3.1 p.m.

Mr. Arthur Henderson

Whatever differences of opinion may exist in the Committee there will, I think, be general agreement as to the vital and urgent im- portance of this problem of unemployment, involving as it does the happiness and welfare of every individual who suffers from its scourge. Even to-day, at a modest estimate, there are at least 12,000,000 unemployed in the world, including roughly 1,500,000 in our own country. I notice that of the latter number, 275,000, or 20 per cent., have been unemployed for 12 months or more, and the Committee have had figures given it to the effect that a considerable proportion of that 275,000 have been unemployed for more than three years. That is a terrible fate to overtake any man who is willing to work, and these unfortunate men are willing to work. It is possible to get some idea of their poverty because, according to the last report of the Unemployment Assistance Board, out of 561,000 households subjected to the iniquitous means test, 286,340 were completely without financial resources. This presents a condition of human misery which it requires very little imagination to realise.

I think a visitor from another planet would find it difficult to understand why there should be any unemployment problem at all. The potentialities of production were never so great as to-day. The potentialities of consumption are even greater and, as my hon. Friend the Member for Llanelly (Mr. J. Griffiths) said earlier in the Debate, the solution of the problem of unemployment lies in the correlation of production with consumption. For example, the low standard of living of the many millions of people who inhabit Asia, Africa and even parts of Europe affords a tremendous field for expansion in consumption and for an increase of purchasing power by raising their standard of living. It is true, of course, that at the present time in our own country, and perhaps in other countries, the number of unemployed is considerably less than it was a few years ago, but that is largely because of the direct and indirect results of the rearmament programme. If we look ahead we realise that the future is full of menacing possibilities.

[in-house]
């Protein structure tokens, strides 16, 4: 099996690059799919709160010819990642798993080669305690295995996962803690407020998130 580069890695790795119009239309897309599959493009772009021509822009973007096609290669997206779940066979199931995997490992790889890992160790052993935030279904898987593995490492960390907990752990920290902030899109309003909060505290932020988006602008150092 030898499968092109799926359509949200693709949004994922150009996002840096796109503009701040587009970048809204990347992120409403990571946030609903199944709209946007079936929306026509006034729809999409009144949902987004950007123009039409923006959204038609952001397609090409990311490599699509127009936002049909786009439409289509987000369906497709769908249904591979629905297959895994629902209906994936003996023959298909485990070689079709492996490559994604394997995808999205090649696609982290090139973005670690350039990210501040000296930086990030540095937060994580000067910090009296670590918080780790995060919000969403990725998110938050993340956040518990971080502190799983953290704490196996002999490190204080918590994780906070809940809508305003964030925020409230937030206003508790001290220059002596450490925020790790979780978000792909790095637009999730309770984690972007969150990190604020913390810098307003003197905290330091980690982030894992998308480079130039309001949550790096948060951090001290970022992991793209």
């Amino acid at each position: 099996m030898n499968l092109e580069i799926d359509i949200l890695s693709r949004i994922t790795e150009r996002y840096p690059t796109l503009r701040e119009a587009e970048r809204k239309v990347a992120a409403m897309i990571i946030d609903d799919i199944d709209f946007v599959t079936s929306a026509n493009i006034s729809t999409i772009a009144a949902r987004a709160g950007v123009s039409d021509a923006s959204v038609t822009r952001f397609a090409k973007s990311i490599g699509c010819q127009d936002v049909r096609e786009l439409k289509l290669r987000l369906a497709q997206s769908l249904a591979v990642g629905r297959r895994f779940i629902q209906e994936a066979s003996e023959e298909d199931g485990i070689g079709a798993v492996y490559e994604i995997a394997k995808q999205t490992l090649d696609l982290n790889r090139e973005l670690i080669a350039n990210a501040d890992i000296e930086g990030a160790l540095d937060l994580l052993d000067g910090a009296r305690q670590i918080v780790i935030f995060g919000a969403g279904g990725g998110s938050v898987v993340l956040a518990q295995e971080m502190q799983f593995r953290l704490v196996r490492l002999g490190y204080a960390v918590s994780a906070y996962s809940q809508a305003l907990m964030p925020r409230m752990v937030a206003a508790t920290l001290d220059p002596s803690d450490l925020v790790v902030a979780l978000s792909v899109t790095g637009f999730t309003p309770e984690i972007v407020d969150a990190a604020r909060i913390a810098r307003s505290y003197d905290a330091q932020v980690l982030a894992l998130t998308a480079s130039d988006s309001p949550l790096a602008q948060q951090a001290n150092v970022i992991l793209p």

To-day the world is spending £3,000,000,000 a year in armaments. Industry in almost every country in the world has been mobilised on a war basis. World economy to-day has become a war economy. The world is, indeed, a universal munitions factory. It is estimated that there are more than 20,000,000 men and women engaged directly or indirectly in producing weapons of war and in preparing the world for a further war. For how long can this continue? Some months ago the Prime Minister stated in this House that if present world expenditure on armaments continued it would eventually break the back of our civilisation. There must come an end sooner or later to the present world armaments race. Moreover, the feverish activity which characterises that armaments race is producing goods which do not contribute to-human welfare, but are to be used to destroy life. Even if war be averted, as we all hope it will be, those armaments will not make any contribution to human happiness or to economic prosperity. The world will have to face economic readjustments whether in peace or war which must appal every thinking man and woman.